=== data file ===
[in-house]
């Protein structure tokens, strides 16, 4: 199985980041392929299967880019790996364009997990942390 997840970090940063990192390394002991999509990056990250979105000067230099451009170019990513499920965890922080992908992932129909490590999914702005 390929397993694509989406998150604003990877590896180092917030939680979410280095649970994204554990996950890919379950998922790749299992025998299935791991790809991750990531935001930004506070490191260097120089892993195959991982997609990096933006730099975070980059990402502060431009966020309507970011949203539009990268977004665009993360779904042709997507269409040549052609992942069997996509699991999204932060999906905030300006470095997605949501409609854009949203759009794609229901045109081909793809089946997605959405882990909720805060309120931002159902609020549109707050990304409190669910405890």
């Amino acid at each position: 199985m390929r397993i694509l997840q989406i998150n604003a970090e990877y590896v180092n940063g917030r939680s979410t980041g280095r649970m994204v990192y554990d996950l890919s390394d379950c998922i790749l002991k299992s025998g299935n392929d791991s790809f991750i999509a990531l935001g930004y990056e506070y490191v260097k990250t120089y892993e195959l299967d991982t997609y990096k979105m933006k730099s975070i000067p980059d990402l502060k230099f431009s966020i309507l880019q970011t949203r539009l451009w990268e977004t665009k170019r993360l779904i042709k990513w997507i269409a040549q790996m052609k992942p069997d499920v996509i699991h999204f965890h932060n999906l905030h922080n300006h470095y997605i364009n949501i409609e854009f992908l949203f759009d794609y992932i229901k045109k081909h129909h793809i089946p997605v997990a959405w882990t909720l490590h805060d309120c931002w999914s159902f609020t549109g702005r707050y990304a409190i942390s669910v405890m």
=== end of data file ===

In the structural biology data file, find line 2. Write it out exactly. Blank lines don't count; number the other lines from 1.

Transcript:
């Protein structure tokens, strides 16, 4: 199985980041392929299967880019790996364009997990942390 997840970090940063990192390394002991999509990056990250979105000067230099451009170019990513499920965890922080992908992932129909490590999914702005 390929397993694509989406998150604003990877590896180092917030939680979410280095649970994204554990996950890919379950998922790749299992025998299935791991790809991750990531935001930004506070490191260097120089892993195959991982997609990096933006730099975070980059990402502060431009966020309507970011949203539009990268977004665009993360779904042709997507269409040549052609992942069997996509699991999204932060999906905030300006470095997605949501409609854009949203759009794609229901045109081909793809089946997605959405882990909720805060309120931002159902609020549109707050990304409190669910405890």